We send and receive hundreds of documents a week, but are they accessible to the very people we want to consume them? One in five people have a disability; therefore, it is probable that some recipients will have difficulty in accessing our content if it isn’t accessible. So how do we make documents accessible?
The chances are that the very people struggling to access your email will not inform you. They will find a way around it or just ignore it. This is because they face these challenges tens, if not hundreds, of times per day, and educating everyone they encounter is exhausting. We have the tools at our fingertips to make documents accessible and minimise the barriers for the recipients to consume them.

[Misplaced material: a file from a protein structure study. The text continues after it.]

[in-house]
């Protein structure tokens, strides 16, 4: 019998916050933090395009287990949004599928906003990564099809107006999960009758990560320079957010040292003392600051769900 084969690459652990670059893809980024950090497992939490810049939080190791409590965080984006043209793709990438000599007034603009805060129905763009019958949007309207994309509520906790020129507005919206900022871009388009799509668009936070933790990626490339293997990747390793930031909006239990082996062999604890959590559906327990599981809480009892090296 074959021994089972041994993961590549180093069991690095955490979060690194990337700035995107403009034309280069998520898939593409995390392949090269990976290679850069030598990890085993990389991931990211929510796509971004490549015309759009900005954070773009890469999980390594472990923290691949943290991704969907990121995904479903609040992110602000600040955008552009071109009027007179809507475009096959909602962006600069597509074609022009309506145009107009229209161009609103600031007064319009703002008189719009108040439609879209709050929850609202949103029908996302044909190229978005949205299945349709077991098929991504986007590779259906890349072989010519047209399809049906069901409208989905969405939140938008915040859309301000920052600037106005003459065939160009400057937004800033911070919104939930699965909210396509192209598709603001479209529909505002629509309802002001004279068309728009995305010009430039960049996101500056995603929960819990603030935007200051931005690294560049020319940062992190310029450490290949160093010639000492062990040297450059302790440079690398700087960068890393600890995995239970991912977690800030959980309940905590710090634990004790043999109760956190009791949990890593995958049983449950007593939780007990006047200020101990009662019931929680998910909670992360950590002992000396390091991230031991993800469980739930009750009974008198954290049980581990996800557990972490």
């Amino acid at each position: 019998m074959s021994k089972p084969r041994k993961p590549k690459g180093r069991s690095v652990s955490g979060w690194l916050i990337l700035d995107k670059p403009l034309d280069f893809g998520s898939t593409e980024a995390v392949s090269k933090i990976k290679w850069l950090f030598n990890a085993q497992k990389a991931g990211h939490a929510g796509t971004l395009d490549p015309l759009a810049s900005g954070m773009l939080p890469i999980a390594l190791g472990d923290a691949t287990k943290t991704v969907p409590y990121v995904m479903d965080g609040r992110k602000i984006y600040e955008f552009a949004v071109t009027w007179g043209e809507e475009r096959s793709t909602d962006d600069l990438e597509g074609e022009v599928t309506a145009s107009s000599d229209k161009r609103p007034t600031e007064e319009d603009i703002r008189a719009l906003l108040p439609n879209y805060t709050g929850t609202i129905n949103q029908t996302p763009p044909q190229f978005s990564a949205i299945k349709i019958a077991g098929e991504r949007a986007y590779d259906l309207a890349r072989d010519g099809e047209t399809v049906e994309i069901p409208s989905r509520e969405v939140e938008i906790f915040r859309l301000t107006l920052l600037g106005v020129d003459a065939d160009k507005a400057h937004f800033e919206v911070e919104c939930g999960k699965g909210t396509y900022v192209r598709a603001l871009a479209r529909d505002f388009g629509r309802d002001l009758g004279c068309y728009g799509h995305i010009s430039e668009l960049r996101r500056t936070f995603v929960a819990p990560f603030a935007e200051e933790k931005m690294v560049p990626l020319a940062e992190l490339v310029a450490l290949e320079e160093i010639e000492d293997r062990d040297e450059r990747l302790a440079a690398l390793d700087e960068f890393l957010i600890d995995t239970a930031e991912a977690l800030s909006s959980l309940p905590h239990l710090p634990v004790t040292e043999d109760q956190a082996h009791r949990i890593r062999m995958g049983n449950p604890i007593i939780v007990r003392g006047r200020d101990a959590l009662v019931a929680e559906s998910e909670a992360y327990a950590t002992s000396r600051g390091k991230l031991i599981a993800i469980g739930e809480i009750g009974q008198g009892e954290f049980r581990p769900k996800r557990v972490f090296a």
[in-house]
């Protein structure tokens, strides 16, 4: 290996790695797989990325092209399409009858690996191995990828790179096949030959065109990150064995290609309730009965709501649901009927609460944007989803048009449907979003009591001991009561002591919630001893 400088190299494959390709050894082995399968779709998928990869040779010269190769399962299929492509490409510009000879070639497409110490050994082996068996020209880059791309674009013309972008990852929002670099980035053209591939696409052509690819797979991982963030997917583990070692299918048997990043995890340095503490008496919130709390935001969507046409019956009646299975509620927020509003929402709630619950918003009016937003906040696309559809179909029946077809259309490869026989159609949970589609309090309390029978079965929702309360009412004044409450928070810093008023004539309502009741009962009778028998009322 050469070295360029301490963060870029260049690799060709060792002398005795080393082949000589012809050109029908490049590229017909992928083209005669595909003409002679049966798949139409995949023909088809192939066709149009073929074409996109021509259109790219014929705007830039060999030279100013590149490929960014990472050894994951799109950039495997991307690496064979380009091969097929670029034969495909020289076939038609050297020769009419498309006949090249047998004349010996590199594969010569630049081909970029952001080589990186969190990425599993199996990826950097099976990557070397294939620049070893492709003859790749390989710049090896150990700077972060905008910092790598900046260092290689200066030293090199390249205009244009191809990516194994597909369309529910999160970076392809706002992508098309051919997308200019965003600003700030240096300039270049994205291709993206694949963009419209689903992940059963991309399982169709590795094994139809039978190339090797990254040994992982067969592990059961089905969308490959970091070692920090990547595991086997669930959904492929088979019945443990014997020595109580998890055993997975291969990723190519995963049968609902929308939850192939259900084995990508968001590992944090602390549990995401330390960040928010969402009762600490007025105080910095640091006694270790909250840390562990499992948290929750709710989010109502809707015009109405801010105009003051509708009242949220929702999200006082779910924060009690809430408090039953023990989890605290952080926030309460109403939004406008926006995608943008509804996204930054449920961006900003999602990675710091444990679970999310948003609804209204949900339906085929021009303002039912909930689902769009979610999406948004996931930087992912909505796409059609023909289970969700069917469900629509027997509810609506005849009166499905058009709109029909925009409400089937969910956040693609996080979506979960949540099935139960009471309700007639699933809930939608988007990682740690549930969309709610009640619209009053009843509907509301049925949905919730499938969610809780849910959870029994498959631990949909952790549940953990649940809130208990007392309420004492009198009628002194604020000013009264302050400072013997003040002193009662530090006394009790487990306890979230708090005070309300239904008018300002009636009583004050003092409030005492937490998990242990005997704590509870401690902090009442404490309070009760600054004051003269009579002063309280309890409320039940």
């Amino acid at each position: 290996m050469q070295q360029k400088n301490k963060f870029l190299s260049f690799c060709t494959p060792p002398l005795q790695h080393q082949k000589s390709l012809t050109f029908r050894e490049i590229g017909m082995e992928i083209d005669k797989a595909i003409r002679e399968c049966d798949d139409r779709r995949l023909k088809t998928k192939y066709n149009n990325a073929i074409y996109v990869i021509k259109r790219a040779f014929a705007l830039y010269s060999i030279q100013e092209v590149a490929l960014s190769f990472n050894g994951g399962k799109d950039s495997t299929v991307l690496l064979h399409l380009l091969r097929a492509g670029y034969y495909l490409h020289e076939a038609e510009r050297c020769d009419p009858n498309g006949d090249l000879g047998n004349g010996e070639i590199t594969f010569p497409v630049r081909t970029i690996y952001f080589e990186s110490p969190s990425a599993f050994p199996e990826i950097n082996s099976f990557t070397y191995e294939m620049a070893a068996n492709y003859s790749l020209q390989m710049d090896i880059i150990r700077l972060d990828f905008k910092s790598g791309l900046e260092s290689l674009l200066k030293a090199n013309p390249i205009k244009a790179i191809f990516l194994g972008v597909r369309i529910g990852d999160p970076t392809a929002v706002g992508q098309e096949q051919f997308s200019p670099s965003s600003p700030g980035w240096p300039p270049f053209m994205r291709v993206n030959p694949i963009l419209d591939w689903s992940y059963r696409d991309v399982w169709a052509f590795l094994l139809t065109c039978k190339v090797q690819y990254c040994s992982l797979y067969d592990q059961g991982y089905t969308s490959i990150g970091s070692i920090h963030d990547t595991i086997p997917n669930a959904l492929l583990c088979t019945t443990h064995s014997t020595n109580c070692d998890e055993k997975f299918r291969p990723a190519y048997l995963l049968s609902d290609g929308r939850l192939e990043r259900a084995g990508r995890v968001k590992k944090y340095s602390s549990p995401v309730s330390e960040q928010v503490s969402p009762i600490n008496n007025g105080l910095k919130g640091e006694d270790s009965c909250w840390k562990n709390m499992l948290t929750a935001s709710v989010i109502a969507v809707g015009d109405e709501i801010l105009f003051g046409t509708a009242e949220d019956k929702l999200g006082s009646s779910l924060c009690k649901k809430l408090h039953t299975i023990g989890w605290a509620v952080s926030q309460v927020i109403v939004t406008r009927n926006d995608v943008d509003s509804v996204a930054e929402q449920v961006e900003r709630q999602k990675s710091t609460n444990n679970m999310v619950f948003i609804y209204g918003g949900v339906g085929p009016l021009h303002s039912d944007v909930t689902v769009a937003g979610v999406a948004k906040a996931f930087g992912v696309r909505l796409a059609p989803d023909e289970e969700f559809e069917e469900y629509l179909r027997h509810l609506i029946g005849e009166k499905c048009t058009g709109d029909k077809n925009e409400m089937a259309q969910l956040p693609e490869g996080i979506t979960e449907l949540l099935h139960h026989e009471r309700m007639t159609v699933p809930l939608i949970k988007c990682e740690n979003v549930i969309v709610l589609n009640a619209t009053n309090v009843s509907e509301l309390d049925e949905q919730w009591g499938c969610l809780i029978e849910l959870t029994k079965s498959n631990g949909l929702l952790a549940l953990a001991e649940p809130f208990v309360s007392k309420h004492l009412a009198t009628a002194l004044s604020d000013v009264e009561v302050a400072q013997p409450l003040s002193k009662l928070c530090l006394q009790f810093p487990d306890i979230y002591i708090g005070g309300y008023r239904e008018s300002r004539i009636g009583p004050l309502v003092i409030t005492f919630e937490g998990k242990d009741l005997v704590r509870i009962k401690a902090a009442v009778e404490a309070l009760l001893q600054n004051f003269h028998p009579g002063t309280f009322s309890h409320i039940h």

Microsoft 365 users can use the Accessibility Checker in Outlook, Word, PowerPoint, and Excel to identify and fix accessibility issues in their content while they work. In Outlook, the Accessibility Checker runs automatically while composing an email and users can select when to receive accessibility notifications. In Word, Excel, and PowerPoint users can keep the Accessibility Checker running while they work and access it from the status bar.
While additional steps will be needed to make your content accessible to begin with, over time you will learn what is and isn’t accessible. It will become second nature to include Alt-Text for images, and other slight changes that make your document accessible, and the effort will reduce to an unnoticeable level.
Follow Microsoft’s Guide on how to Check accessibility while you work in Office apps – Microsoft Support
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